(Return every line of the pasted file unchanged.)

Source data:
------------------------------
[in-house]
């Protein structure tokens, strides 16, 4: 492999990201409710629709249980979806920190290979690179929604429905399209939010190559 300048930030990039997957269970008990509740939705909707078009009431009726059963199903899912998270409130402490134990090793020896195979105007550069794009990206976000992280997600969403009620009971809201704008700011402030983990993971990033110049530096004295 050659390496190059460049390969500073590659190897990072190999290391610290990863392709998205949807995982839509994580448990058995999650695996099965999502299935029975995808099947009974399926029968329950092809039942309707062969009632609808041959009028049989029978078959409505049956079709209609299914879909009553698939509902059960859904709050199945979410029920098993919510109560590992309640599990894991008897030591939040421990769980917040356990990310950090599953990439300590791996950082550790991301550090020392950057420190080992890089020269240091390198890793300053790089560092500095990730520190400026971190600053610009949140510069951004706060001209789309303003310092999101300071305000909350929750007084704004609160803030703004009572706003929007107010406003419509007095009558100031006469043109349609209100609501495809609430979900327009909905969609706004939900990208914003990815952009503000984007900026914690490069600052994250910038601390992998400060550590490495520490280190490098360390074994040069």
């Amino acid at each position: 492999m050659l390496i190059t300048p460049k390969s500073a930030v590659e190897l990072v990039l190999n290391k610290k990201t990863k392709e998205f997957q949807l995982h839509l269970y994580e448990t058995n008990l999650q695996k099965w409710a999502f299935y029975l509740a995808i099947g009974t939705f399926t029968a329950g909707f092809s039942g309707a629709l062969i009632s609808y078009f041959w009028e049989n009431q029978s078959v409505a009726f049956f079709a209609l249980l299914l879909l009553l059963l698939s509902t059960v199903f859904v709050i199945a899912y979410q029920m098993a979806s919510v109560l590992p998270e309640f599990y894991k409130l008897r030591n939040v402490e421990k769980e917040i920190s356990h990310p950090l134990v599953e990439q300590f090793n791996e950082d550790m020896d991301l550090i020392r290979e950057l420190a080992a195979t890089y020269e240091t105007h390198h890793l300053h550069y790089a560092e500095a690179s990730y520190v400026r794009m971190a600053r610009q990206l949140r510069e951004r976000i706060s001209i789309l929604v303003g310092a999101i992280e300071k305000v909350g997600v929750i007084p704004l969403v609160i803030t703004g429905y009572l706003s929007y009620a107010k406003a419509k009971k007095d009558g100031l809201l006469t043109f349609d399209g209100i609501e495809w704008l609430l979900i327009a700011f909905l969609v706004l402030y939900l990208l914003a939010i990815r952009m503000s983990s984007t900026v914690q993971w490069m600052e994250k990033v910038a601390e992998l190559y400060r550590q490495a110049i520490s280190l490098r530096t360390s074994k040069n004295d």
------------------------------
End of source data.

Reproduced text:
[in-house]
């Protein structure tokens, strides 16, 4: 492999990201409710629709249980979806920190290979690179929604429905399209939010190559 300048930030990039997957269970008990509740939705909707078009009431009726059963199903899912998270409130402490134990090793020896195979105007550069794009990206976000992280997600969403009620009971809201704008700011402030983990993971990033110049530096004295 050659390496190059460049390969500073590659190897990072190999290391610290990863392709998205949807995982839509994580448990058995999650695996099965999502299935029975995808099947009974399926029968329950092809039942309707062969009632609808041959009028049989029978078959409505049956079709209609299914879909009553698939509902059960859904709050199945979410029920098993919510109560590992309640599990894991008897030591939040421990769980917040356990990310950090599953990439300590791996950082550790991301550090020392950057420190080992890089020269240091390198890793300053790089560092500095990730520190400026971190600053610009949140510069951004706060001209789309303003310092999101300071305000909350929750007084704004609160803030703004009572706003929007107010406003419509007095009558100031006469043109349609209100609501495809609430979900327009909905969609706004939900990208914003990815952009503000984007900026914690490069600052994250910038601390992998400060550590490495520490280190490098360390074994040069």
């Amino acid at each position: 492999m050659l390496i190059t300048p460049k390969s500073a930030v590659e190897l990072v990039l190999n290391k610290k990201t990863k392709e998205f997957q949807l995982h839509l269970y994580e448990t058995n008990l999650q695996k099965w409710a999502f299935y029975l509740a995808i099947g009974t939705f399926t029968a329950g909707f092809s039942g309707a629709l062969i009632s609808y078009f041959w009028e049989n009431q029978s078959v409505a009726f049956f079709a209609l249980l299914l879909l009553l059963l698939s509902t059960v199903f859904v709050i199945a899912y979410q029920m098993a979806s919510v109560l590992p998270e309640f599990y894991k409130l008897r030591n939040v402490e421990k769980e917040i920190s356990h990310p950090l134990v599953e990439q300590f090793n791996e950082d550790m020896d991301l550090i020392r290979e950057l420190a080992a195979t890089y020269e240091t105007h390198h890793l300053h550069y790089a560092e500095a690179s990730y520190v400026r794009m971190a600053r610009q990206l949140r510069e951004r976000i706060s001209i789309l929604v303003g310092a999101i992280e300071k305000v909350g997600v929750i007084p704004l969403v609160i803030t703004g429905y009572l706003s929007y009620a107010k406003a419509k009971k007095d009558g100031l809201l006469t043109f349609d399209g209100i609501e495809w704008l609430l979900i327009a700011f909905l969609v706004l402030y939900l990208l914003a939010i990815r952009m503000s983990s984007t900026v914690q993971w490069m600052e994250k990033v910038a601390e992998l190559y400060r550590q490495a110049i520490s280190l490098r530096t360390s074994k040069n004295d």